“Scent of Magnolia” tells the story of a young woman who rose above poverty, rape, bigotry, prostitution and imprisonment to become one of the most memorable and celebrated artists of the twentieth century. This one woman show portrays the life of a black jazz singer in America during the 30’s. The script does not dwell on the sensationalism of her addiction to alcohol and drugs but chooses, rather, to celebrate the whole woman and her music.
As Billie tells us not only her story, but the nation’s story, she injects her tale with her most famous music as well as some of her more obscure songs. In her own words, she talks about her struggle to succeed in spite of the segregation of that time and the difficulties she experienced singing with the great bands, most of which were white men. Without pity for herself, she talks about the daily slings and arrows that are a part of bigotry. Billie takes complete responsibility for her life, her choices, and her actions. Her triumph was her music and her songs that will live on forever.
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Next ! A Hollywood Tale
Four young, brash actors come to Hollywood to live out their dreams of making it big in tinsel town. They are convinced that hard work and honed skills will bring them everything that they ever dreamed of. They discover that hard work and talent have very little to do with succeeding.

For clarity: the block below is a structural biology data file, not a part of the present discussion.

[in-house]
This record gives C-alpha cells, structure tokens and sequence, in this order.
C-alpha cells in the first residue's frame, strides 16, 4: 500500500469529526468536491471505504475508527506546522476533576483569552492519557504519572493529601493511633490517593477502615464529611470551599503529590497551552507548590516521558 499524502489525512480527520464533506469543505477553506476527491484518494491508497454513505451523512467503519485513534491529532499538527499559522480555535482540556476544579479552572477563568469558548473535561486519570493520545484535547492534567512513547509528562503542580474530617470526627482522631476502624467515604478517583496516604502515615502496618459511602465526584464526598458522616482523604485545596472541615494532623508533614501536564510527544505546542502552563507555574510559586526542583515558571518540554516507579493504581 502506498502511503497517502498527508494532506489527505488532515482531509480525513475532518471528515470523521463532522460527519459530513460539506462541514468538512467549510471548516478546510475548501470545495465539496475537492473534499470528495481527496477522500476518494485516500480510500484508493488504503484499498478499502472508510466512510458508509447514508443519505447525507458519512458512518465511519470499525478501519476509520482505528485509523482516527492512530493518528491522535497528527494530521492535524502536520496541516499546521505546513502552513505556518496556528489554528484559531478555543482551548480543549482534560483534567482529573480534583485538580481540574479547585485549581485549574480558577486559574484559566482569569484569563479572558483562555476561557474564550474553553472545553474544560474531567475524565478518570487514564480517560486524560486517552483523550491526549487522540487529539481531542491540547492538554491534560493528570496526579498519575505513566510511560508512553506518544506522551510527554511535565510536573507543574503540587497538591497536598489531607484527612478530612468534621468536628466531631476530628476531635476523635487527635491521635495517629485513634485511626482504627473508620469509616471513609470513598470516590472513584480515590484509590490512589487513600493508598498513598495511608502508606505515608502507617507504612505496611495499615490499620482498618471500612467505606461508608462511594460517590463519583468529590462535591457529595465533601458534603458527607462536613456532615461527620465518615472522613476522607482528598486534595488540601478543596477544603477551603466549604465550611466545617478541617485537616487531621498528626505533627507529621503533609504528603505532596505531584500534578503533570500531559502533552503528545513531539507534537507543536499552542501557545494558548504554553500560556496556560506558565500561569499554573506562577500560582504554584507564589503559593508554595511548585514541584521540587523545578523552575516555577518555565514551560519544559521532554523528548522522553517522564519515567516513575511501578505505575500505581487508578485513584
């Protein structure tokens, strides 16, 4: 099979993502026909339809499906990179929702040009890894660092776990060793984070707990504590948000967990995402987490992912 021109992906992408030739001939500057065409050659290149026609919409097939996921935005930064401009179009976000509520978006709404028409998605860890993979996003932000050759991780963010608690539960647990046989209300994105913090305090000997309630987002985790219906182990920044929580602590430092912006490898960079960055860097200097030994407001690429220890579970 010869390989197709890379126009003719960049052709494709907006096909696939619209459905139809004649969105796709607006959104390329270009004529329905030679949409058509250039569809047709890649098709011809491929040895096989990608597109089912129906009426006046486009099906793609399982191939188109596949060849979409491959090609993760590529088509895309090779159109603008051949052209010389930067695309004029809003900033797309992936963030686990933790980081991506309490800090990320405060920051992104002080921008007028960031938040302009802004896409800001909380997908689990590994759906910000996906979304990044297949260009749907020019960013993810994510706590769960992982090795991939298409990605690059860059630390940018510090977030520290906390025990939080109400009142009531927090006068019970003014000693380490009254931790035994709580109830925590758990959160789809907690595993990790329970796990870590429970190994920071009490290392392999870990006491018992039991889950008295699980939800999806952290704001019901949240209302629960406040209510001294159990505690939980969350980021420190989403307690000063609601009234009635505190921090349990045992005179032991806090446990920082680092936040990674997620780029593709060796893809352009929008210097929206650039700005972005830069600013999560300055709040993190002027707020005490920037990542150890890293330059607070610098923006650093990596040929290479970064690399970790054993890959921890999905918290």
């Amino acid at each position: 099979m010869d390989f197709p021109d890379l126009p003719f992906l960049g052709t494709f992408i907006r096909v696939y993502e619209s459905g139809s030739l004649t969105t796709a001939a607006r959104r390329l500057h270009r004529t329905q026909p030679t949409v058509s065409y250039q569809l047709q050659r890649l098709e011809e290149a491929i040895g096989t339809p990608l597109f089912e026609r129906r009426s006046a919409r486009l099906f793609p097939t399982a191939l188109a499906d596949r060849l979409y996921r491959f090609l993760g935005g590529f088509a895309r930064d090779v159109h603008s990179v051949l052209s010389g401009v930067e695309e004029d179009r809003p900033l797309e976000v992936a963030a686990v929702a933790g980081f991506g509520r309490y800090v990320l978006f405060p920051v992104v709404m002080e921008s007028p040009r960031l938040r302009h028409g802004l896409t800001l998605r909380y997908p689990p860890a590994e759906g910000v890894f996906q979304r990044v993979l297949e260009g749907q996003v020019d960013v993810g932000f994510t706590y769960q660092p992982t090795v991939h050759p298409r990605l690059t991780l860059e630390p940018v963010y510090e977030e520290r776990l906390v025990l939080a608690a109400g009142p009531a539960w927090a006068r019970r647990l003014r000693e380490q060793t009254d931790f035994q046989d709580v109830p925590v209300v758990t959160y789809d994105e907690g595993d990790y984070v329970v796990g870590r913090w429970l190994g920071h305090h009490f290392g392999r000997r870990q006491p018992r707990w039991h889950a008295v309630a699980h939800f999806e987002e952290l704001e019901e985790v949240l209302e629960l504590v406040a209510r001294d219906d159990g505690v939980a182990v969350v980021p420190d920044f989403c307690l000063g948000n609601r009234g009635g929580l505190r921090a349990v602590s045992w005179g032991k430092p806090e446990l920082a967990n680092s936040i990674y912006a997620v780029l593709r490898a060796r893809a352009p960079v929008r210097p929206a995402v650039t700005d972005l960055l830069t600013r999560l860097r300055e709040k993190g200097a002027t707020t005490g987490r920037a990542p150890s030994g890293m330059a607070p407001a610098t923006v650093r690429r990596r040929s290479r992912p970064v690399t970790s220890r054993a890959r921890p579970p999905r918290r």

This full length play tells the story of the unflagging optimism of these four actors. They never give up in spite of the daily exploitation and frustration. This comedic drama portrays the real story behind the auditions, the type casting, the ruthlessness and hidden agendas of the movie industry. How the beautiful people, with virtually no acting talent, become stars overnight while trained, talented actors work for years in menial jobs while pursuing a career in film and theatre. The four characters are representational of all the fine, new actors that Hollywood lures into its machination of heartbreak. The author purposely uses only first names as a symbol of how dispensable these young people are.
A surprising and shocking ending will keep the audience on the edge of their seats.
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Chicago. 1946. Joe Doheny is seventeen, enrolled at the University of Illinois and has a secret life; he’s a burglar. Even though he holds down part time jobs, he steals so that he can continue in school and help his parents financially.
Joe is finally caught and arrested but is charged with murder! He is questioned and brutally tortured for days at the Cook County jail. Finally, in fear for his life, he signs a confession. Without a trial, he is sentenced to life, with parole. The next fifty one years are told in vignettes by Joe [currently in his sixties], and seventeen-year-old Joe, often on stage together. His quest for parole, the people who supported his bid for freedom; the woman in his life. The discovery, too late, of the man who actually committed the murder. The tale unfolds in a series of flash backs until the audience finally realizes that there is no happy ending to Joe’s story.